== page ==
I was searching family search for info on John Barclay Ormond and Elizabeth Cook and came across a notice from 1944, which is supposedly an obituary for Elizabeth sourced from the British Newspaper Archive.


Unless one is a latter day saint, they can't view it on Family Search and hence I tried looking on British Newspaper Archive website with no luck.

Can anyone help me find the obituary?

1 Answer 1


The BNA has the death notice in the Dundee Courier on Tuesday 13 June 1944. It's rather brief:

ORMOND. At Dundee, on June 11, 1944, John Barclay Ormond, of 115 West High St., Forfar, husband of Elizabeth Cook. Funeral private.

The record was slightly harder to find due to poor automated character recognition in the article - a common enough problem on the BNA. But once I searched for John "Barclay Ormond" with filters for 1944 and Scotland, there were three results for June that year. The above was one of them.

There do appear to be numerous other hits on the BNA for John Barclay Ormond, relating to his business and also to a theft charge in 1924.

(If you have a Findmypast account, you can search their "Newspapers & Periodicals" archive which includes the BNA. That way you don't have to pay for images from the BNA. The same article is here on FMP.)

  • 3
    It's also possible to identify the newspaper from the FamilySearch citation. This stupidly fails to mention the paper's title but states that it's Digital Folder 102001083. If you go to the FS Catalogue and enter that into the Film Number (yes, you do have to know that the DF is a film equivalent) then you get a load of entries one of which is that "film" and reveals that it's the Dundee Courier & Advertiser. This might or might not reduce the stuff to look through.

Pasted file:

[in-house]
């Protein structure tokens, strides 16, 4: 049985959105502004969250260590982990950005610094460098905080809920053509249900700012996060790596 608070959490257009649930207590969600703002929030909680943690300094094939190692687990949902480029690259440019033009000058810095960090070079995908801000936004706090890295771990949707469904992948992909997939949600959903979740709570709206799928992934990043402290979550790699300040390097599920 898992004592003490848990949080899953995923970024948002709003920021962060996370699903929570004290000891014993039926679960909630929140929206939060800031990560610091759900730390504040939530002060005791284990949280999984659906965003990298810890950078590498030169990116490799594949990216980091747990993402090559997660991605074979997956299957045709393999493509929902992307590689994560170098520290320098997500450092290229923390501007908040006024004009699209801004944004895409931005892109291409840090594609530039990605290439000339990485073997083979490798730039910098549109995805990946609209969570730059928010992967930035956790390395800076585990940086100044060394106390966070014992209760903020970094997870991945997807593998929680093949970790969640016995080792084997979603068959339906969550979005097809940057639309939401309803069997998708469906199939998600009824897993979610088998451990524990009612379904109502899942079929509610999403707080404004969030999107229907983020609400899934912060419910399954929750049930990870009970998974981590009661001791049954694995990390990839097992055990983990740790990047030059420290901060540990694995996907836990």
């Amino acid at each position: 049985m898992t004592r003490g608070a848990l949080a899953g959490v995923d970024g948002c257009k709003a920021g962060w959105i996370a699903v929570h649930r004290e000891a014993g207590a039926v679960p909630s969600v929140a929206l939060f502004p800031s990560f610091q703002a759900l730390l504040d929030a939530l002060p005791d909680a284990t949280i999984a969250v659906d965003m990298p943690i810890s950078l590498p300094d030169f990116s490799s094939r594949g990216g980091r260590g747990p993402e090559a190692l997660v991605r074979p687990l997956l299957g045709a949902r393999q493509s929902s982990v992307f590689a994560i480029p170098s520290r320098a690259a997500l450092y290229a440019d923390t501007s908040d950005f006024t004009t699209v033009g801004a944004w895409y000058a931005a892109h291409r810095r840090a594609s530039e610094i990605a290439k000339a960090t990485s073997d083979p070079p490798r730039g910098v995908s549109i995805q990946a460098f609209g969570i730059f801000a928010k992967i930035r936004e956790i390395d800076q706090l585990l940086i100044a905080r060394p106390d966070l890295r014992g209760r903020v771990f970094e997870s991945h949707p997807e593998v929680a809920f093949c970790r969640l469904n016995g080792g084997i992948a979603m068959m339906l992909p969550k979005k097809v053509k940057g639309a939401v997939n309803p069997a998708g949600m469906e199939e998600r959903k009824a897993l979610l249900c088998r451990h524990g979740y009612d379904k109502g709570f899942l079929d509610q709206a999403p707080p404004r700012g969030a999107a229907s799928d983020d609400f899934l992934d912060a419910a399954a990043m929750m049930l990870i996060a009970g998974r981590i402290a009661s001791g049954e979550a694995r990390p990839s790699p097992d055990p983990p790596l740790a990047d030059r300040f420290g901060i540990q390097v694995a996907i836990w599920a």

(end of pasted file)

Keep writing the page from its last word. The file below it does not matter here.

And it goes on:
– AdrianB38
    Commented Nov 23, 2017 at 14:14
  • @AdrianB38 Wow, that's a bit of a runaround! Helpful though, I'll keep it in mind for future records, thanks. The iffy OCR quality makes text searching on the BNA equally iffy, but knowing the date or the newspaper lets you find things more easily with broader search terms.
    – AndyW
    Commented Nov 23, 2017 at 16:19
  • Yes. Knowing the film number can be remarkably useful when someone's forgotten to specify the exact source - or when even the original just has that annoying title "the Parish Church of XXX" and you're reduced to asking, "Which church? There were 4 in XXX!"
    – AdrianB38
    Commented Nov 23, 2017 at 16:24

Your Answer

By clicking “Post Your Answer”, you agree to our terms of service and acknowledge you have read our privacy policy.

Not the answer you're looking for? Browse other questions tagged or ask your own question.